• Try to get to bed early Friday. If you’re unable to sleep well Saturday night, don’t worry about it. You might even be less groggy if you’ve been awake for hours before start of a marathon.
  •  Eat several smaller meals throughout the day on Saturday. Leave a banana or energy bar out the night before the race. If you do wake up at 3 a.m., take a bite and go back to sleep.
  • When you get to the starting line, take a minute to think how fortunate you are to be able to run a marathon, both physically and culturally.

BartYAssoAMY FREEZE:  Bart!  You are the undisputed King of Road Racing?  Everyone loves you and knows you on the racing circuit. How did u start running?

BART YASSO:  When I started running I started dreaming about what I wanted most out of life. I knew I wanted to travel around the world, experience exotic locations and different cultures. Did you run in High School? I didn’t run in high school. I played lots other sports in my younger years but I made a critical error and chose the path of alcohol and drugs. I was very lucky to gravitate towards in 1977 which could have saved my life.

AMY FREEZE:  You travel so muh and are always on the go! What are your current current running habits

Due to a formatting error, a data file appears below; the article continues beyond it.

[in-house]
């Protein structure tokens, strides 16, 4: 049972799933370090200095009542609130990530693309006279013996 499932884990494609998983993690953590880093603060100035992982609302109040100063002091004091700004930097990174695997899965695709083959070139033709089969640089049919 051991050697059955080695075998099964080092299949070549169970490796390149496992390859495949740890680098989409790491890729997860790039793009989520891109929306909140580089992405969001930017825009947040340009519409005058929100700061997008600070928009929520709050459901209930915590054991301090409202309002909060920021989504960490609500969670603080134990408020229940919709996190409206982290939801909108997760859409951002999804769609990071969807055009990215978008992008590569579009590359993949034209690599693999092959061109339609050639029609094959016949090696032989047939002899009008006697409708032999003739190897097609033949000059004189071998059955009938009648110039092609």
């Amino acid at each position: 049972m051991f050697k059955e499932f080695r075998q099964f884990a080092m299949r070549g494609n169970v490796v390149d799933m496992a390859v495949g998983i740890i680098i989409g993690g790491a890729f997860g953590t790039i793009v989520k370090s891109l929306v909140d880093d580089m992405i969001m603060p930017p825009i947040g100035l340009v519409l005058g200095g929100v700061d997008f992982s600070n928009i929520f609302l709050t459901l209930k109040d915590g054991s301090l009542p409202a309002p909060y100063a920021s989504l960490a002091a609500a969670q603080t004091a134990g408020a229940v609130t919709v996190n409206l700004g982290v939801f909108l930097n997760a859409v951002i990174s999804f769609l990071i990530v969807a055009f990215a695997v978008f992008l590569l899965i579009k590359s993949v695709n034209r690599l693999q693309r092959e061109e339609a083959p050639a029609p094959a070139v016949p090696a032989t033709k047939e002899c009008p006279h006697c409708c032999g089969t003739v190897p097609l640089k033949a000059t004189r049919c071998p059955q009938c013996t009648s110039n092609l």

BART YASSO:  I have running goals but none of them are related to racing. My goals are to motivate and engage people that never thought they would be a runner.

AMY FREEZE:  I'm convinced you have run every race on the planet... what's your most favorite of all your favorites?!?

BART YASSO: Comrades ultra marathon in South Africa. The oldest and largest ultra marathon in the world.

AMY FREEZE:  You'v faced your own adversity in life... how have the health challenges affected your training and running?  And what advice do you have for those who must overcome challenges?

BART YASSO: I contracted Lyme disease twice, in 1990 and again in 1997. Running never helped my Lyme disease. Living with chronic Lyme is very painful. Doctors compare the symptoms to rheumatoid arthritis. My legs swell I limp around the office most days. I am still trying to figure out how to be a runner dealing with Lyme disease.

AMY FREEZE:  It might seem like a silly question but when you meet non runners they might sk you 'Why do you run?'